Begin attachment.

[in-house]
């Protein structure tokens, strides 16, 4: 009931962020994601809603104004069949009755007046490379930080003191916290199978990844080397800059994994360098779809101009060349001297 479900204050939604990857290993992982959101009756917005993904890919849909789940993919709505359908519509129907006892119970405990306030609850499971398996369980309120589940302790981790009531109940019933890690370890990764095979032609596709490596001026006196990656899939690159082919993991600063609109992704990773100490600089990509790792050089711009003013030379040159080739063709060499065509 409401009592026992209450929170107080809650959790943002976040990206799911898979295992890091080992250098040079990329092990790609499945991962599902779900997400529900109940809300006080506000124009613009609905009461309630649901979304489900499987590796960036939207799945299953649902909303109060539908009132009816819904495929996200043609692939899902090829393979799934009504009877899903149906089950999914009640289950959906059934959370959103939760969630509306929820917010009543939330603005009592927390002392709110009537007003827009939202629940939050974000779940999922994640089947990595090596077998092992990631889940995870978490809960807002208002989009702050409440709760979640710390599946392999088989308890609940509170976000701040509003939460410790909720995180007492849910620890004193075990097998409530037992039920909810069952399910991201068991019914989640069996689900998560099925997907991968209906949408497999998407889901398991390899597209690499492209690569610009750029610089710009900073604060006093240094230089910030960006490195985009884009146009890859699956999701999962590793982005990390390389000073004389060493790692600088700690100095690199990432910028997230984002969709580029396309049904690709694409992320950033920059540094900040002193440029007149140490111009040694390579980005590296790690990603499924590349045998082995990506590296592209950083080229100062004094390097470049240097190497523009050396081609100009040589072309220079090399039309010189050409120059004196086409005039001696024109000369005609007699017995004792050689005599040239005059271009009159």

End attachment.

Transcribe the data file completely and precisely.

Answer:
[in-house]
């Protein structure tokens, strides 16, 4: 009931962020994601809603104004069949009755007046490379930080003191916290199978990844080397800059994994360098779809101009060349001297 479900204050939604990857290993992982959101009756917005993904890919849909789940993919709505359908519509129907006892119970405990306030609850499971398996369980309120589940302790981790009531109940019933890690370890990764095979032609596709490596001026006196990656899939690159082919993991600063609109992704990773100490600089990509790792050089711009003013030379040159080739063709060499065509 409401009592026992209450929170107080809650959790943002976040990206799911898979295992890091080992250098040079990329092990790609499945991962599902779900997400529900109940809300006080506000124009613009609905009461309630649901979304489900499987590796960036939207799945299953649902909303109060539908009132009816819904495929996200043609692939899902090829393979799934009504009877899903149906089950999914009640289950959906059934959370959103939760969630509306929820917010009543939330603005009592927390002392709110009537007003827009939202629940939050974000779940999922994640089947990595090596077998092992990631889940995870978490809960807002208002989009702050409440709760979640710390599946392999088989308890609940509170976000701040509003939460410790909720995180007492849910620890004193075990097998409530037992039920909810069952399910991201068991019914989640069996689900998560099925997907991968209906949408497999998407889901398991390899597209690499492209690569610009750029610089710009900073604060006093240094230089910030960006490195985009884009146009890859699956999701999962590793982005990390390389000073004389060493790692600088700690100095690199990432910028997230984002969709580029396309049904690709694409992320950033920059540094900040002193440029007149140490111009040694390579980005590296790690990603499924590349045998082995990506590296592209950083080229100062004094390097470049240097190497523009050396081609100009040589072309220079090399039309010189050409120059004196086409005039001696024109000369005609007699017995004792050689005599040239005059271009009159």